State of the program: Do Peevy and Stubblefield have the resources needed to move men’s hoops forward?
November 7, 2022
It has been 6,807 days since the DePaul men’s basketball team has played in an NCAA tournament game.
After enjoying significant success from the late ‘70s through the ‘80s and ‘90s, with 16 NCAA tournament berths between 1976 and 2004, DePaul has undergone a dry spell. It has been 18 seasons since the Blue Demons last reached the big dance in 2004, when current DePaul freshman and highly touted recruit Zion Cruz had yet to be born.
So, what happened?
“The late ‘70s was a magical time for DePaul basketball under Ray Meyer,” said former Chicago Tribune sportswriter and current DePaul professor Fred Mitchell. “The timing was just perfect… A lot of people felt that DePaul basketball was bigger than the Bulls.”
In the era before ESPN, nationally broadcasted games through a partnership with WGN gave DePaul a rare spotlight. Mitchell says that this enabled the program to regularly attract top talent, both from within Chicago and other parts of the country.
When college basketball became a major product, with games televised nationally through network stations and ESPN, DePaul’s advantage was gone. In the mid ‘90s, they had joined Conference USA, which upped the ante in terms of competition for the Blue Demons. When DePaul joined the Big East in 2005, they began to regularly compete against schools with more resources than they had before.
“DePaul tried to play catch up in terms of recruiting and sustainability and coaching and all of the aspects that play into being a successful program,” Mitchell said. “When you have the Georgetown’s of the world recruiting the same players you are, you’re immediately at a disadvantage.”
Since joining the Big East, DePaul has finished with only two winning seasons, once in 2006-07 and again in 2018-19.
When DeWayne Peevy arrived at DePaul to take on the role of Athletic Director in August of 2020, a tall task stood in front of him. A year later, Peevy brought in Tony Stubblefield to lead the Blue Demons squad through a complete program rebuild. Now entering the duo’s second full season together, what progress has been made? What else must be done?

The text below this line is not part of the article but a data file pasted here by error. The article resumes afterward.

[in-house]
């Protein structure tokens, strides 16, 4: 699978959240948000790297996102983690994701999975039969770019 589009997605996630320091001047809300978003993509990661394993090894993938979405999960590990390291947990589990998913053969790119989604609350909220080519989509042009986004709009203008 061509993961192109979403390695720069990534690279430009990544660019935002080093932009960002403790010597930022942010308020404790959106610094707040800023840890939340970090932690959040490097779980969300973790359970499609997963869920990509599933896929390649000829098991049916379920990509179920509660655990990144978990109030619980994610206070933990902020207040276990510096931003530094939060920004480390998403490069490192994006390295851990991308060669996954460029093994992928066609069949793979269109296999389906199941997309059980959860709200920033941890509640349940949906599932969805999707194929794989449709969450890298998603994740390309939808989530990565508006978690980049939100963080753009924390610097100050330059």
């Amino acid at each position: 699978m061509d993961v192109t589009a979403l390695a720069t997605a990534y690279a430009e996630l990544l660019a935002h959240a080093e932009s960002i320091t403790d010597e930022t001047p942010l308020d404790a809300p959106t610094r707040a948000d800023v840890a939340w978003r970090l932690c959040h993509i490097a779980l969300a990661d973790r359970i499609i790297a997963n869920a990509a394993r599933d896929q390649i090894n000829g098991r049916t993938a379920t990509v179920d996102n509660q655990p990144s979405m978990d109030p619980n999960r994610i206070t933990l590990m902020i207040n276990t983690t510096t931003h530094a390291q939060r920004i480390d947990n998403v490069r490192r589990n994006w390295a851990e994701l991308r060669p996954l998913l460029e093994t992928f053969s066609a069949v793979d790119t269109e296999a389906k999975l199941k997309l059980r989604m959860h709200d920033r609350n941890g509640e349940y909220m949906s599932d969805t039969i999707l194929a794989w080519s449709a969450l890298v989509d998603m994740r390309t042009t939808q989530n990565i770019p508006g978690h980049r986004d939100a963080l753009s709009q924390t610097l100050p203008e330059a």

“I didn’t come in thinking I’m some miracle worker that I’m just going to do a couple of things here and there, and we’re going to just win,” Peevy said. “I really wanted to assess what are the issues… and I found that the budget was a main issue.”
Winning big in collegiate revenue sports demands funding. Peevy says when he came into his current role, the program had the 10th lowest budget of the 11 teams in the Big East. The athletic director believed that the best way to increase the team’s resources was to first garner non-financial support from the university, fans and alumni.
“Because we haven’t performed at a high level in a [long] time period, it’s been enough for people to be able to not realize what kind of impact basketball could have,” Peevy said.
Peevy began to try and show the DePaul community what a successful athletic program can do for the academics at a university. Throughout his first two years, the director has spoken in press conferences, at faculty council meetings and more on how things like an NCAA tournament berth directly impacts enrollment or immediately raises funds for the university as a whole.
“I talk a lot about athletics being the front porch of a university,” Peevy said. “A lot of people, the first thing they know about a school is its athletics program.”
When Peevy was hired, DePaul bottomed the Big East in terms of the university’s overall budget dedicated to athletics. The director says that around 6% of the school’s budget went to athletics, where the conference’s median was 9%. Since then, Peevy has successfully lobbied for budget increases resulting in tangible strides, like chartering flights for both the men’s and women’s teams to conference games and a regular practice for programs around the country.